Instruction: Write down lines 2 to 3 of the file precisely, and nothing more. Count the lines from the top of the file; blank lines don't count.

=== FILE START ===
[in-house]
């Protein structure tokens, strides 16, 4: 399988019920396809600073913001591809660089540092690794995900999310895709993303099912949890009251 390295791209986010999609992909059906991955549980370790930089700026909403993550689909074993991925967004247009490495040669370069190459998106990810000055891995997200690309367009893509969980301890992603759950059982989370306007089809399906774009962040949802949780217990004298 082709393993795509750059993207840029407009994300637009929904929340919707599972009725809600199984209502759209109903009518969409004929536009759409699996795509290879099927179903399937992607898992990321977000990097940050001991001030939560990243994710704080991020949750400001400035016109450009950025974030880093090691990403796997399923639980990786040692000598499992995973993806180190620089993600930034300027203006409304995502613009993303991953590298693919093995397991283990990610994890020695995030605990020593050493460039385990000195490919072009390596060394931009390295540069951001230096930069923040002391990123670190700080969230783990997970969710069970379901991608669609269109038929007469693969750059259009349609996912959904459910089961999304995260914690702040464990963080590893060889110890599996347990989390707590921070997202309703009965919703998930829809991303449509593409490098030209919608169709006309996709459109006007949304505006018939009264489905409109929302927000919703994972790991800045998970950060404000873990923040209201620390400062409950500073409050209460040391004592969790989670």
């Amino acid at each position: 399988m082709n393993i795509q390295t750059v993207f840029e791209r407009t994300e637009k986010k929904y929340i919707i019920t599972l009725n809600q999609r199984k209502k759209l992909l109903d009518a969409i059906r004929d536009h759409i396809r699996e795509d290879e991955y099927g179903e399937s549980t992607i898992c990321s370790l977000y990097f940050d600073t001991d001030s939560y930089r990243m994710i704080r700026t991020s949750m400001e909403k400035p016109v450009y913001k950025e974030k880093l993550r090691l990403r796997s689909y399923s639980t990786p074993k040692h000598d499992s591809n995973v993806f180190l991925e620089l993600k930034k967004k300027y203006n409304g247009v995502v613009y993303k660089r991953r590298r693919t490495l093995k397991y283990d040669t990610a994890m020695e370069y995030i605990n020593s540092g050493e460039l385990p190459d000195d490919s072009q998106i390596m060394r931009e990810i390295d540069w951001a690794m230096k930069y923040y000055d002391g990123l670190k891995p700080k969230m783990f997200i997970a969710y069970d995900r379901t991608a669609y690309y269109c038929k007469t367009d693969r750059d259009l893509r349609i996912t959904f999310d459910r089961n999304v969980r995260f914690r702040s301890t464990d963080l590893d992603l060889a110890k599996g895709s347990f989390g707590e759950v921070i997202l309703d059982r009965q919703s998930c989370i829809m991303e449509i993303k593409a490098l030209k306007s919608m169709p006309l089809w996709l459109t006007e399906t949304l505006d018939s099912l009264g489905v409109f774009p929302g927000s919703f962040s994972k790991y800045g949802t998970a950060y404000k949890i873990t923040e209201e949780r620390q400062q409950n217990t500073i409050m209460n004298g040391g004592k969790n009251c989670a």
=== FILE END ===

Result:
């Protein structure tokens, strides 16, 4: 399988019920396809600073913001591809660089540092690794995900999310895709993303099912949890009251 390295791209986010999609992909059906991955549980370790930089700026909403993550689909074993991925967004247009490495040669370069190459998106990810000055891995997200690309367009893509969980301890992603759950059982989370306007089809399906774009962040949802949780217990004298 082709393993795509750059993207840029407009994300637009929904929340919707599972009725809600199984209502759209109903009518969409004929536009759409699996795509290879099927179903399937992607898992990321977000990097940050001991001030939560990243994710704080991020949750400001400035016109450009950025974030880093090691990403796997399923639980990786040692000598499992995973993806180190620089993600930034300027203006409304995502613009993303991953590298693919093995397991283990990610994890020695995030605990020593050493460039385990000195490919072009390596060394931009390295540069951001230096930069923040002391990123670190700080969230783990997970969710069970379901991608669609269109038929007469693969750059259009349609996912959904459910089961999304995260914690702040464990963080590893060889110890599996347990989390707590921070997202309703009965919703998930829809991303449509593409490098030209919608169709006309996709459109006007949304505006018939009264489905409109929302927000919703994972790991800045998970950060404000873990923040209201620390400062409950500073409050209460040391004592969790989670």
């Amino acid at each position: 399988m082709n393993i795509q390295t750059v993207f840029e791209r407009t994300e637009k986010k929904y929340i919707i019920t599972l009725n809600q999609r199984k209502k759209l992909l109903d009518a969409i059906r004929d536009h759409i396809r699996e795509d290879e991955y099927g179903e399937s549980t992607i898992c990321s370790l977000y990097f940050d600073t001991d001030s939560y930089r990243m994710i704080r700026t991020s949750m400001e909403k400035p016109v450009y913001k950025e974030k880093l993550r090691l990403r796997s689909y399923s639980t990786p074993k040692h000598d499992s591809n995973v993806f180190l991925e620089l993600k930034k967004k300027y203006n409304g247009v995502v613009y993303k660089r991953r590298r693919t490495l093995k397991y283990d040669t990610a994890m020695e370069y995030i605990n020593s540092g050493e460039l385990p190459d000195d490919s072009q998106i390596m060394r931009e990810i390295d540069w951001a690794m230096k930069y923040y000055d002391g990123l670190k891995p700080k969230m783990f997200i997970a969710y069970d995900r379901t991608a669609y690309y269109c038929k007469t367009d693969r750059d259009l893509r349609i996912t959904f999310d459910r089961n999304v969980r995260f914690r702040s301890t464990d963080l590893d992603l060889a110890k599996g895709s347990f989390g707590e759950v921070i997202l309703d059982r009965q919703s998930c989370i829809m991303e449509i993303k593409a490098l030209k306007s919608m169709p006309l089809w996709l459109t006007e399906t949304l505006d018939s099912l009264g489905v409109f774009p929302g927000s919703f962040s994972k790991y800045g949802t998970a950060y404000k949890i873990t923040e209201e949780r620390q400062q409950n217990t500073i409050m209460n004298g040391g004592k969790n009251c989670a």